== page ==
The Iraq Crisis and America’s Double-Edged Partnership with Saudi Arabia

The National Interest has published our latest piece, on the current crisis in Iraq.  To read the piece, titled “America’s Middle East Delusions,” click here; we’ve also appended the piece below.  As always, we encourage readers to post comments, Facebook likes, etc. both on this site and on The National Interest Web site.

America’s Middle East Delusions

The explosive ascendance of the Islamic State in Iraq and Syria (ISIS) underscores the thoroughgoing failure of America’s political class to devise an effective and sustainable strategy for the United States after 9/11.  The failure cuts across Democratic and Republican administrations, with the most self-damaging aspects of each administration’s policies roundly endorsed by the opposing party in Congress.

Both sides deny responsibility for unfolding catastrophe in Iraq:  Republicans criticize Obama’s marginal modulations of Bush’s approach to the Middle East while Democrats blame Iraqi Prime Minister Nouri al-Maliki.  (Republicans also criticize Maliki, but not so much that it might exculpate Obama.)  Foreign policy elites also ignore a more urgent and ongoing flaw in America’s post-9/11 Middle East policy that is directly linked to Iraq’s current crisis—Washington’s recurrent partnership with Saudi Arabia and other Gulf Arab states to arm, fund, and train Sunni militias.

America’s turn to jihadi proxies did not start with Bush’s strategic malpractice in Iraq.  It was born on July 3, 1979, when President Carter signed the first directive to arm jihadists in Afghanistan, before Soviet forces invaded the country.  For U.S. policymakers, collaborating with Riyadh to launch transnational jihad in Afghanistan seemed a clever way to undermine the Soviet Union—by goading it into a draining occupation of Afghanistan, which Carter’s national security adviser, Zbigniew Brzezinski, hoped to make Moscow’s Vietnam.  Ultimately, Red Army garrisoning of Afghanistan contributed only marginally (if at all) to the Soviet Union’s dissolution.  But U.S. support for the mujahideen and cooperation with Riyadh contributed critically to al-Qa’ida, the Taliban, and 9/11—which opened the door for Republican neoconservatives and Democratic fellow travelers to unite behind attacking Iraq.

America’s invasion-cum-occupation of Iraq was not just badly implemented, as many of its non-Republican champions self-servingly lament; it was an irredeemably bad idea from the start.  Certainly, U.S. action destroyed the Iraqi state.  But, just as fatefully, the political displacement of Iraqi Sunnis by decisively larger Shi’a and Kurdish communities attracted powerful patrons—e.g., Saudi Arabia and other Gulf Arab states—determined to help Iraqi Sunnis, including segments of Saddam’s disbanded army, fight to regain a disproportionate share of political power.  Such were the roots of the insurgency that erupted within months of the U.S. invasion in 2003—stoked by an externally-facilitated influx of non-Iraqi Sunni fighters (including a substantial number from neighboring Syria), many coalescing into the Jordanian Abu Musab az-Zarqawi’s nascent Al-Qa’ida in Iraq.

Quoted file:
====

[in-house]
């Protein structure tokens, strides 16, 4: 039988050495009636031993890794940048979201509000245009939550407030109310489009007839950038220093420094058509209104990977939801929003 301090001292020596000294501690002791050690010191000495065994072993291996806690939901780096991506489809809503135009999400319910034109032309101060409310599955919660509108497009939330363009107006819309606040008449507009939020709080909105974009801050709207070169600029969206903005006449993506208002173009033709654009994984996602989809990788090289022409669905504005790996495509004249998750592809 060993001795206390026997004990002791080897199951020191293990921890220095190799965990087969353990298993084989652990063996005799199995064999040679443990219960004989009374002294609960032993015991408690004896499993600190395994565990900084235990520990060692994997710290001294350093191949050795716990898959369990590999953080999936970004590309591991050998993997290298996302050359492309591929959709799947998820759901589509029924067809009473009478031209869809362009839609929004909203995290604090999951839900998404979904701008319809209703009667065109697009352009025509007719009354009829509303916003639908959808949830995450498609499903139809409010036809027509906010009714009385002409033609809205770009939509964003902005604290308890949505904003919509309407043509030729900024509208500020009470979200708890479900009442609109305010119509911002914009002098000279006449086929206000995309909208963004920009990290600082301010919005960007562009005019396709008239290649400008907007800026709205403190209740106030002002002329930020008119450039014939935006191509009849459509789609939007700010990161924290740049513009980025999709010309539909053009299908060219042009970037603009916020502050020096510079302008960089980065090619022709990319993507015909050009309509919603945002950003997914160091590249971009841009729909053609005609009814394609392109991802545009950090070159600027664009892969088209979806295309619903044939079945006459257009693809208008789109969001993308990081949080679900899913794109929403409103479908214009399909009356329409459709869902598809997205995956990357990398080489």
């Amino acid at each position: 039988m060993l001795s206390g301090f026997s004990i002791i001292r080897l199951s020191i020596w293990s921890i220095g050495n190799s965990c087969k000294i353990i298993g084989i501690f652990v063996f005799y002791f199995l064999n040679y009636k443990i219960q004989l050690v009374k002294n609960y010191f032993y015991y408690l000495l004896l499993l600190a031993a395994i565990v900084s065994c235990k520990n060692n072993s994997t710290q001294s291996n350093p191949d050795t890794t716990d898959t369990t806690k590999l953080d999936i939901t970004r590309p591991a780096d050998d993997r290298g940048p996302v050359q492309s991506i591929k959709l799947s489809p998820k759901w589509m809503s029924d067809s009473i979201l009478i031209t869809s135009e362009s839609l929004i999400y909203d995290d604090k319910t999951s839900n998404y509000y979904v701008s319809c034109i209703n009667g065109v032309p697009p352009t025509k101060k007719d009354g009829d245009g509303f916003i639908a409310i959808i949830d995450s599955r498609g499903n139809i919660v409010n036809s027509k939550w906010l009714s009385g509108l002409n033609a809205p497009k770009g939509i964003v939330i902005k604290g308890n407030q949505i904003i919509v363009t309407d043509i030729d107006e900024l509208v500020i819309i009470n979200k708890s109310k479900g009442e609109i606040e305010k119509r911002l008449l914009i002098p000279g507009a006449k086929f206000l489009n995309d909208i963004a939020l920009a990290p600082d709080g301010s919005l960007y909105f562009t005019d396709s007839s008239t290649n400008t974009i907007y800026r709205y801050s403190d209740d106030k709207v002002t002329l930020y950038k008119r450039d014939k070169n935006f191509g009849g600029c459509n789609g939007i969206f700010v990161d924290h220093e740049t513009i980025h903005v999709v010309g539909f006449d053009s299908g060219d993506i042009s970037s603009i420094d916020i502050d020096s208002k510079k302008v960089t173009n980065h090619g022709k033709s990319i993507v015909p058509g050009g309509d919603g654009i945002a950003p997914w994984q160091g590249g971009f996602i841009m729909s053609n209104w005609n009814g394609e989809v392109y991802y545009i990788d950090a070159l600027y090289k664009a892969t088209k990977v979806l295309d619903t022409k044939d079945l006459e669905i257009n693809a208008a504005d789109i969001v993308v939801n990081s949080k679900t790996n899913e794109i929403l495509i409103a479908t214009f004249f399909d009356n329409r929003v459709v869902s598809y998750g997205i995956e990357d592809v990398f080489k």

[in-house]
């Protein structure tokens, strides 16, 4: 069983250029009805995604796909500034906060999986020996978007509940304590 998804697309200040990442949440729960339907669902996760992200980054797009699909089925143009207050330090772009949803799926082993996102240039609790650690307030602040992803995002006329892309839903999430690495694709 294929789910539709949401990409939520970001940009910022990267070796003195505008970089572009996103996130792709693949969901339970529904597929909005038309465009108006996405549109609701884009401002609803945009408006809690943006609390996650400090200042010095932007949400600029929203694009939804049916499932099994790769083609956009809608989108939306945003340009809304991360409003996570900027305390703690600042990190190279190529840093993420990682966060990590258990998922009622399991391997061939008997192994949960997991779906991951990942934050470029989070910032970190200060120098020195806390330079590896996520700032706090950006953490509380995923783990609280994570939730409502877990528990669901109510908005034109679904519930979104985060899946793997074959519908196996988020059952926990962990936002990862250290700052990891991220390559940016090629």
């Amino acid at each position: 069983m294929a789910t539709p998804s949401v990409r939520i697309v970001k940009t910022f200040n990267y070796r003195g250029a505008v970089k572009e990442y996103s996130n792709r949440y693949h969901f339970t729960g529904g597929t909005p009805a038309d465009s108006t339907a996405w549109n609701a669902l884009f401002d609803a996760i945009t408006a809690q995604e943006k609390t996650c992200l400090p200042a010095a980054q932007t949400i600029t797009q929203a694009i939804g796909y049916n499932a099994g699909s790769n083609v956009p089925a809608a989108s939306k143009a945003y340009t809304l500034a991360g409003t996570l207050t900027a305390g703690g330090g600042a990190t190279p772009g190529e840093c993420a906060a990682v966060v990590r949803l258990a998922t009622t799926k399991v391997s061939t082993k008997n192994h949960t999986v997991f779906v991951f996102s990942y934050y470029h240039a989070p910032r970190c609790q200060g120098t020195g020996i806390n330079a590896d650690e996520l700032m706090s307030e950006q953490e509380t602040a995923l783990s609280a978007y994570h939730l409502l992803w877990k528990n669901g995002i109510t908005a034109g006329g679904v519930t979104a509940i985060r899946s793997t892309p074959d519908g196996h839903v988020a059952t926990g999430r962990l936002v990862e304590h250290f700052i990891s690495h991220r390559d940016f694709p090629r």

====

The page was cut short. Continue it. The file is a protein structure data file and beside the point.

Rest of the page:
Increasingly desperate to coopt a critical mass of these fighters, Bush disregarded 9/11’s lessons and chose to gamble on arming and training 80,000 Iraqi Sunni “tribesmen” as part of General David Petraeus’ 2007-2008 “surge.”  Bush turned to Sunni proxies in the vain hope of eliciting Sunni acquiescence to a post-Saddam order inevitably dominated by Shi’a Islamist and Kurdish parties representing the overwhelming bulk of Iraqis.  Washington also wanted to check what it considered the unacceptable growth of Iranian influence in Iraq (Tehran had supported Iraq’s leading Shi’a Islamist and Kurdish parties in exile for twenty years) and regionally.  The surge temporarily paid off enough Sunni fighters to let American commanders and politicians claim that violence was coming down.  But it also gave Iraqi Sunnis greater material and organizational wherewithal with which—once U.S. forces were gone—to attack what were bound to be non-Sunni-dominated central governments.

Lieutenant General Mark Hertling, who led U.S. forces in northern Iraq during the surge, says he “never anticipated” that Sunnis his troops trained would join with—and give U.S.-provided weapons to—radical jihadis.  But at least some of Hertling’s troops recognized, in the words of a former Marine, that they were paying and training “hired thugs.”  While they may have seemed a “lesser evil at the time,” many were ostensible “ex”-jihadis and others who have since proven eager to make common cause with extremists.

U.S.-armed Sunnis needed a catalyst for resurgence, however.  In the first two years of Obama’s presidency, they grudgingly co-existed with central governments grounded in coalitions of Shi’a Islamist and Kurdish parties.  The Islamic State of Iraq—formed in 2006 from Zarqawi’s Al-Qai’da in Iraq—seemed on the wane.  Then, in spring 2011, Obama decided to support largely Sunni militias and forces willing to collaborate with them in trying to overthrow incumbent leaders in Libya and Syria.  This was motivated partly by dysfunctional aspects of Washington’s strategic co-dependency with Riyadh, and partly by a longstanding delusion that America could orchestrate a de factoaxis of Saudi Arabia and other “moderate” Sunni states with Israel to check Iran’s rise and bolster a pro-U.S. regional order under threat from the Arab Awakening.  But, by reigniting the flames of Sunni militancy, the decision proved profoundly inimical to American interests.